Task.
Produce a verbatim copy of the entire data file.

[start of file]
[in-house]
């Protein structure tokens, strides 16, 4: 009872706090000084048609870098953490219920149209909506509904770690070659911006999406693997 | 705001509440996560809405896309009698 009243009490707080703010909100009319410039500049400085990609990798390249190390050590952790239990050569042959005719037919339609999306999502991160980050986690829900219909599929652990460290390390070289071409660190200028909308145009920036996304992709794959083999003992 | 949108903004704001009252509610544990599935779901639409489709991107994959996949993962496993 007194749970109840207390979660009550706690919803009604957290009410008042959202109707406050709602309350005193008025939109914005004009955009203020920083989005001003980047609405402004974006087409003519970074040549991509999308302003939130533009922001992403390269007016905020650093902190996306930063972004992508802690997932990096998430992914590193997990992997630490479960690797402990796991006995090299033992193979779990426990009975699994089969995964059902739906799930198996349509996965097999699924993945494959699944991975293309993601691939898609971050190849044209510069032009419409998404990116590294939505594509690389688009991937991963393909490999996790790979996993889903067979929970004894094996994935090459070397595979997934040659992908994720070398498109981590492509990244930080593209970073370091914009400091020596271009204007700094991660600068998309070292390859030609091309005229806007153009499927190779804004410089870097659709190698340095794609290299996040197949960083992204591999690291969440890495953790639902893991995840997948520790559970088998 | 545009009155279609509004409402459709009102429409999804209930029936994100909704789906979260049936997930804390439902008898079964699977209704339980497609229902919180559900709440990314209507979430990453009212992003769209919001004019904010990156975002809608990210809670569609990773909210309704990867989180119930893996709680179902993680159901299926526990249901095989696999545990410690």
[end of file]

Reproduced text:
[in-house]
């Protein structure tokens, strides 16, 4: 009872706090000084048609870098953490219920149209909506509904770690070659911006999406693997 | 705001509440996560809405896309009698 009243009490707080703010909100009319410039500049400085990609990798390249190390050590952790239990050569042959005719037919339609999306999502991160980050986690829900219909599929652990460290390390070289071409660190200028909308145009920036996304992709794959083999003992 | 949108903004704001009252509610544990599935779901639409489709991107994959996949993962496993 007194749970109840207390979660009550706690919803009604957290009410008042959202109707406050709602309350005193008025939109914005004009955009203020920083989005001003980047609405402004974006087409003519970074040549991509999308302003939130533009922001992403390269007016905020650093902190996306930063972004992508802690997932990096998430992914590193997990992997630490479960690797402990796991006995090299033992193979779990426990009975699994089969995964059902739906799930198996349509996965097999699924993945494959699944991975293309993601691939898609971050190849044209510069032009419409998404990116590294939505594509690389688009991937991963393909490999996790790979996993889903067979929970004894094996994935090459070397595979997934040659992908994720070398498109981590492509990244930080593209970073370091914009400091020596271009204007700094991660600068998309070292390859030609091309005229806007153009499927190779804004410089870097659709190698340095794609290299996040197949960083992204591999690291969440890495953790639902893991995840997948520790559970088998 | 545009009155279609509004409402459709009102429409999804209930029936994100909704789906979260049936997930804390439902008898079964699977209704339980497609229902919180559900709440990314209507979430990453009212992003769209919001004019904010990156975002809608990210809670569609990773909210309704990867989180119930893996709680179902993680159901299926526990249901095989696999545990410690």